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Solar Panels: What Size of Charge Controller Do I Need?

Find out which charge controller size you need for your solar panel system.

Solar Panels Jeremy Bezanger / Unsplash

Last Updated: November 17, 2022

Written by Brandon Jones

Charge Controller Size

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Below is a table showing which size of charge controller you should get based on the power rating and the number of solar panels in your array.

For example, if you have two solar panels creating up to 250 watts of power, you should get a charge controller capable of handling at least 20 amps.

Charge Controller Size
Charge Controller Max Power Number of Panels
20 amp 250 watt 2
40 amp 300 watt 3
40 amp 450 watt 4
60 amp 600 watt 6

To help buy new solar equipment, check out the Recommended Solar Equipment section below.

Learn more about setting up a solar panel system in my Simple Solar Panel System - Setup & Equipment Guide.

Answers to Your Other Solar Panel System Questions

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Be sure to check out the articles in our solar panel series to help answer your other questions:

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Here's our list of recommended equipment for the most common solar power systems.

Charge Controllers

Charge controllers are used to regulate the voltage and current coming from the solar panels to prevent overcharging your battery.

Power Inverters

Power inverters are used for converting the battery's power (DC - direct current) into electricity used for powering your devices (AC - alternating current). Power inverters have an outlet on the device.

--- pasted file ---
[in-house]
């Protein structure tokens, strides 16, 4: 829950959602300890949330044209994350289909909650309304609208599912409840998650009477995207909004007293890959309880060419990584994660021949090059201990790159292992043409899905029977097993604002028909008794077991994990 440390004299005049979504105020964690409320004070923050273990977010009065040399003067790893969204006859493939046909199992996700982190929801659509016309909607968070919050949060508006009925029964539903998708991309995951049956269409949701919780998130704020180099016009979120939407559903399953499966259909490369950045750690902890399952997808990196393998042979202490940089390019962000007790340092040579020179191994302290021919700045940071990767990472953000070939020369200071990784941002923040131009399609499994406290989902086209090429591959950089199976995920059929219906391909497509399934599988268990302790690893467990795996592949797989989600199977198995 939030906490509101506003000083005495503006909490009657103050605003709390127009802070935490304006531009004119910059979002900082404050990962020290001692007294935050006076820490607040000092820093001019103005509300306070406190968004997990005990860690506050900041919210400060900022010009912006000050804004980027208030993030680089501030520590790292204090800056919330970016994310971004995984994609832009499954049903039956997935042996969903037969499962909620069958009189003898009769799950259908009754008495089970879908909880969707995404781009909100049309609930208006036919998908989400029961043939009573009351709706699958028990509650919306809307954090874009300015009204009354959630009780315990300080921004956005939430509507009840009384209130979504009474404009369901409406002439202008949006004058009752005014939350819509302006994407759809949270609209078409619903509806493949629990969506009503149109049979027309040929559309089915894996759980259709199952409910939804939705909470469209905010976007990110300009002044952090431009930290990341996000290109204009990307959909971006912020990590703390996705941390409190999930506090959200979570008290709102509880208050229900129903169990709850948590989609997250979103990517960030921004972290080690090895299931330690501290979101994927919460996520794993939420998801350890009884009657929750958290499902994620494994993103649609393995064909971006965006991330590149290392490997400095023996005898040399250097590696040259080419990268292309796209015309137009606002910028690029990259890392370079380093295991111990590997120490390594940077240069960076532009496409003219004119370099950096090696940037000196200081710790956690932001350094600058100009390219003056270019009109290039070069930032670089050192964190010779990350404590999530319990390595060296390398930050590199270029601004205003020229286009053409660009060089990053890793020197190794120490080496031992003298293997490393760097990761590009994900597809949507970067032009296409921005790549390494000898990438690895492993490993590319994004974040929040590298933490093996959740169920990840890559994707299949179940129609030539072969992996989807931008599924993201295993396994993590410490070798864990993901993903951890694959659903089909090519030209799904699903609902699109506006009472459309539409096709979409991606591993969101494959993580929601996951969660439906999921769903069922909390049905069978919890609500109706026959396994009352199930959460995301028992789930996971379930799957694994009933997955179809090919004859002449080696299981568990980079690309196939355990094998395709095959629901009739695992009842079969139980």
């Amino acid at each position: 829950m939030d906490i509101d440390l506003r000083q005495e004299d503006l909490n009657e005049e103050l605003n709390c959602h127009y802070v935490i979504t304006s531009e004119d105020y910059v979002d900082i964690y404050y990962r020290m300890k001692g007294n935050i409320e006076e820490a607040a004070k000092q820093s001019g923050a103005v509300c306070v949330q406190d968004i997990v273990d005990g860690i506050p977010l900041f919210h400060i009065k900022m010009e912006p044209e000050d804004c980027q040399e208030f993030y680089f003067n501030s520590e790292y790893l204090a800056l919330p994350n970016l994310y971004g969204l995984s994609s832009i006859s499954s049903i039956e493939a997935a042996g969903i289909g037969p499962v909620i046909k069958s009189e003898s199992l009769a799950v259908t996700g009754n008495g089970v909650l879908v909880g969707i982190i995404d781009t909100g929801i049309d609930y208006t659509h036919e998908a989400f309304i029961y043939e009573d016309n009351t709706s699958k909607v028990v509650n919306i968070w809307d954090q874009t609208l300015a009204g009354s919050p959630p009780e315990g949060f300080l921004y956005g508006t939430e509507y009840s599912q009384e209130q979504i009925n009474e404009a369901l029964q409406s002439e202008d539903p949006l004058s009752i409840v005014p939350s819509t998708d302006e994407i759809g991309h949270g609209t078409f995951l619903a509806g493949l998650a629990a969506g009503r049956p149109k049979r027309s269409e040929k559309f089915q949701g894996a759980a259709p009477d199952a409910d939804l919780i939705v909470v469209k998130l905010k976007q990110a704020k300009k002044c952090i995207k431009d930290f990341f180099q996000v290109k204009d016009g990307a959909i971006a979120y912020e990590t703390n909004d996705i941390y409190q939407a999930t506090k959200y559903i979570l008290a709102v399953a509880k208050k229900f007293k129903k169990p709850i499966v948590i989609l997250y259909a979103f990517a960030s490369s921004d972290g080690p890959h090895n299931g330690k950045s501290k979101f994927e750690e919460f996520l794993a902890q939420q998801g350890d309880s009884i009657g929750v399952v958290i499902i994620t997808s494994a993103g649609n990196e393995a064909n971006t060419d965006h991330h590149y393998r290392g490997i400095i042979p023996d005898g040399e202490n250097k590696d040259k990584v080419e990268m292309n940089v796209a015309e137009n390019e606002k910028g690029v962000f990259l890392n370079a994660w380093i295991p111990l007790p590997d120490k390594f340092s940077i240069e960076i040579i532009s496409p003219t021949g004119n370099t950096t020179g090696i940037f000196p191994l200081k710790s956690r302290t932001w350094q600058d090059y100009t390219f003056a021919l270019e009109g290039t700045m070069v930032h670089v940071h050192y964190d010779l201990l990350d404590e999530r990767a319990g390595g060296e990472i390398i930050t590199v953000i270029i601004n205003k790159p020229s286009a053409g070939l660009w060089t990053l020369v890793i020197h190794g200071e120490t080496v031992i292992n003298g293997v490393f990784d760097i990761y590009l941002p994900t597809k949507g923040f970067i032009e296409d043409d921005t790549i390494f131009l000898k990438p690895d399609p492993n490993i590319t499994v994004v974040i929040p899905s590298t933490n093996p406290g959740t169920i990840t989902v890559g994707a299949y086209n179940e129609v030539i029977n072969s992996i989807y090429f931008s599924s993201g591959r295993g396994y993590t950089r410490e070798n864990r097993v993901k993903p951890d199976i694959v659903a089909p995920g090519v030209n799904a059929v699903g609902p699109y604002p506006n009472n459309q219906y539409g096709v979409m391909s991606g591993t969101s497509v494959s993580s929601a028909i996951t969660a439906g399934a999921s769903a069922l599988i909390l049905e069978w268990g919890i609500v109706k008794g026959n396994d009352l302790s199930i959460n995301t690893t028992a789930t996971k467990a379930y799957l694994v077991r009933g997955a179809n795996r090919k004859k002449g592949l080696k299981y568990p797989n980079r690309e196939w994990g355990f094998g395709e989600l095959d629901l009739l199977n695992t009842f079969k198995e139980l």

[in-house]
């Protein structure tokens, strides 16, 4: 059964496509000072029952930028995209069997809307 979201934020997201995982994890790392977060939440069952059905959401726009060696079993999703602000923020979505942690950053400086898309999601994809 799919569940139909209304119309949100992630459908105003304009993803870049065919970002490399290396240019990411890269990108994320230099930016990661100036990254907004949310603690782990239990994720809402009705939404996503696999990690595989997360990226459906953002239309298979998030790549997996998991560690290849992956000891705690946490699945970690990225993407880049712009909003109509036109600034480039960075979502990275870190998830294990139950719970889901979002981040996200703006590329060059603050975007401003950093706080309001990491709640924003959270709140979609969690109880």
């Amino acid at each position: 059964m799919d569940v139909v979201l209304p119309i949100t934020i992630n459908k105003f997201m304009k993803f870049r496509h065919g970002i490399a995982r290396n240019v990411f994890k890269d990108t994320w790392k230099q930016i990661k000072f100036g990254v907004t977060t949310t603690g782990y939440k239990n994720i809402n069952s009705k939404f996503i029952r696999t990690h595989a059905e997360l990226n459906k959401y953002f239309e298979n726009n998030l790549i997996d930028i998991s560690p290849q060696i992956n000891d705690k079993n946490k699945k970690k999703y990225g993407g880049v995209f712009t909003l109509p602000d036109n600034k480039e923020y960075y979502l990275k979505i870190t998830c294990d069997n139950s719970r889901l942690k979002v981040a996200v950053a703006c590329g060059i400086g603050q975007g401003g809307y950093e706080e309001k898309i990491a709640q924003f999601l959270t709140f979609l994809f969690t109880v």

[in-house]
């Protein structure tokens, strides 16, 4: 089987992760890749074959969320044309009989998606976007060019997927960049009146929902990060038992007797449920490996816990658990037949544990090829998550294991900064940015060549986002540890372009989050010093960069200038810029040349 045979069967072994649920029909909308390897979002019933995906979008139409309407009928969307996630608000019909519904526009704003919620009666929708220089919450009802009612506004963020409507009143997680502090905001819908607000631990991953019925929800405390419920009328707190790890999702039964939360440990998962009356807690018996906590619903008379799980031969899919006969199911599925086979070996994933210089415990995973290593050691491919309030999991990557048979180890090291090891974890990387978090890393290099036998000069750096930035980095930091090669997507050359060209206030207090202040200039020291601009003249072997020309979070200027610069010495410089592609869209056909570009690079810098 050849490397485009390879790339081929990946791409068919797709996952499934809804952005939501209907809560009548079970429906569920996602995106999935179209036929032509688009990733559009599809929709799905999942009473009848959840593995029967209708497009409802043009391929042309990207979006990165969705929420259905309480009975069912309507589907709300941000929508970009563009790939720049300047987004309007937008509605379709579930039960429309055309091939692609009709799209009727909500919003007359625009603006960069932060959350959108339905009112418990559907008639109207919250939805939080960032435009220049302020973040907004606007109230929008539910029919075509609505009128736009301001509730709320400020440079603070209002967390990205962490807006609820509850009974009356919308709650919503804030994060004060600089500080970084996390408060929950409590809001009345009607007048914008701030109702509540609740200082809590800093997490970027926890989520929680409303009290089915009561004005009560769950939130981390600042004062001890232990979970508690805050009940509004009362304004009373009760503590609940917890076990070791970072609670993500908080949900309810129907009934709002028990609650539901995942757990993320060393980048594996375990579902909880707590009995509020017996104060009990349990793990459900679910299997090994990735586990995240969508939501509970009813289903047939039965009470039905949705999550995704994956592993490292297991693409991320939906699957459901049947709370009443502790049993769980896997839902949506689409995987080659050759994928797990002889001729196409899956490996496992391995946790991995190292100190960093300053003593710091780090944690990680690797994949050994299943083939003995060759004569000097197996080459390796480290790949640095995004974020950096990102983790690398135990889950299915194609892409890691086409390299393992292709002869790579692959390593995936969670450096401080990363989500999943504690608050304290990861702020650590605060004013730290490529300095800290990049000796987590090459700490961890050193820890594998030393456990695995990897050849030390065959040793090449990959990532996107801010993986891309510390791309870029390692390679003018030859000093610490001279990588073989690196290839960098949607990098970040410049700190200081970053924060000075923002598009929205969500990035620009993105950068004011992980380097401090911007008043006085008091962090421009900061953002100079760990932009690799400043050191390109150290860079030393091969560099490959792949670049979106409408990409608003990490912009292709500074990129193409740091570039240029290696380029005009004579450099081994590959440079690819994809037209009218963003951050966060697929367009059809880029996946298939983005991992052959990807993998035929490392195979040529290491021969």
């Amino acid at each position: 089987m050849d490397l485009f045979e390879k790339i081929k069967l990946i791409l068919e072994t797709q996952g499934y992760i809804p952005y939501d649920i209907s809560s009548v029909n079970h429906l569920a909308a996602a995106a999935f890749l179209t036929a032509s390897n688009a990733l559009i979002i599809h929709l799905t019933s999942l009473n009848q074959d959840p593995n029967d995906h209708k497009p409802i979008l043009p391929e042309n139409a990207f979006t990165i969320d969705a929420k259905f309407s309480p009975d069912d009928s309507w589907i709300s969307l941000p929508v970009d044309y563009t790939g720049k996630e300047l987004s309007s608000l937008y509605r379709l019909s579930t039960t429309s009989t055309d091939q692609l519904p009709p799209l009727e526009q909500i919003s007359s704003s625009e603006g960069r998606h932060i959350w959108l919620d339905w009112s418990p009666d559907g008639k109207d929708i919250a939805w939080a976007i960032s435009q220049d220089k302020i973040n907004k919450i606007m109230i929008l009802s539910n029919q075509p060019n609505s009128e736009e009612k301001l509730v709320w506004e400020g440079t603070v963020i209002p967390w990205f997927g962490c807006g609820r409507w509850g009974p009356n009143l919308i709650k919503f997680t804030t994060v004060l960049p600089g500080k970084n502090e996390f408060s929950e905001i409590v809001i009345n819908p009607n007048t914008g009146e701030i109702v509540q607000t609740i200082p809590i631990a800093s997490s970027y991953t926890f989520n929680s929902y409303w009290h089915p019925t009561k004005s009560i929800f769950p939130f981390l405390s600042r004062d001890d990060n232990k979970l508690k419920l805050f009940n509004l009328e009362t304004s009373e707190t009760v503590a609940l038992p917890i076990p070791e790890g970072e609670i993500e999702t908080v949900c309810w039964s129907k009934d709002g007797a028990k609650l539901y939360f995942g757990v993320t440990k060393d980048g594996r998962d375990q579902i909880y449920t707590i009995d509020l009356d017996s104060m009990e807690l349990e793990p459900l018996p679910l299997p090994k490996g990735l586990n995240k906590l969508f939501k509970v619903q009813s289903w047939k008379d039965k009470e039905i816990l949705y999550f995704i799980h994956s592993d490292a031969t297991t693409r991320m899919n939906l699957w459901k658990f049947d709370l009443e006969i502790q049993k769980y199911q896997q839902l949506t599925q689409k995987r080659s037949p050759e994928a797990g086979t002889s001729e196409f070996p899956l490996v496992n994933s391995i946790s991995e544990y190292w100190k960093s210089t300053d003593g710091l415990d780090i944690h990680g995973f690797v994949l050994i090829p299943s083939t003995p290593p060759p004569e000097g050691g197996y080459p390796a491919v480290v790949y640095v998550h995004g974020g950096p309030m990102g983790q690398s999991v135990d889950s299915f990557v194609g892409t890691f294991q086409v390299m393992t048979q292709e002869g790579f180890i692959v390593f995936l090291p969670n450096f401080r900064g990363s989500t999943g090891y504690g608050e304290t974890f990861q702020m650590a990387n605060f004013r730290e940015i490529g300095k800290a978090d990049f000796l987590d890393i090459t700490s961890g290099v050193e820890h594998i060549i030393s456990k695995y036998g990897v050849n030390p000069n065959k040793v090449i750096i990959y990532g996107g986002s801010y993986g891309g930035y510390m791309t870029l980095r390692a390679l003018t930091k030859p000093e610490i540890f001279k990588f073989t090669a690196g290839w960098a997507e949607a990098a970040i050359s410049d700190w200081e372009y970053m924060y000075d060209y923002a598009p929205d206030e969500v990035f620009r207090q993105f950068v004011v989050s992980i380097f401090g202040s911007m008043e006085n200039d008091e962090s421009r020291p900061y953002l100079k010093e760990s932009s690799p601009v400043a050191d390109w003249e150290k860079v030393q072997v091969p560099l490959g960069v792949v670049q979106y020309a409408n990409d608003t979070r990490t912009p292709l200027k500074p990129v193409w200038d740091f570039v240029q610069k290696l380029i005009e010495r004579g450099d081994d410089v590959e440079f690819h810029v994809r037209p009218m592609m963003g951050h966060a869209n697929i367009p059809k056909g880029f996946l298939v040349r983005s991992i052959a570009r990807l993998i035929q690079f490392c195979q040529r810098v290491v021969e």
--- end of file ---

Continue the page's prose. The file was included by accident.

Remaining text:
Batteries are used for storing the energy produced by your solar panels. The battery is wired between your power inverter and the charge controller. Never connect your power inverter and the charge controller directly without a battery between the two.

100W Solar Panel

Solar panels are made of many solar cells (photovoltaic cells), most often made from crystalline silicon. These cells take in energy from the sun's rays, converted through the semiconductor, creating an electric field that transfers voltage and current. Solar panels connect to the charge controller to regulate the voltage and current produced by the panel.

Solar Power System Cables


Fuses protect the wiring and devices from overcurrent. Fuses usually go on the closest point of the positive connection from your battery to the power inverter. You can also put fuses elsewhere in your system for protection, like an MC4 fuse for going between your solar panel and charge controller. You can find MC4 Fuses on Amazon (affiliate link).

Branch Connectors

Branch connectors are for merging the cables coming from multiple solar panels to your charge controller.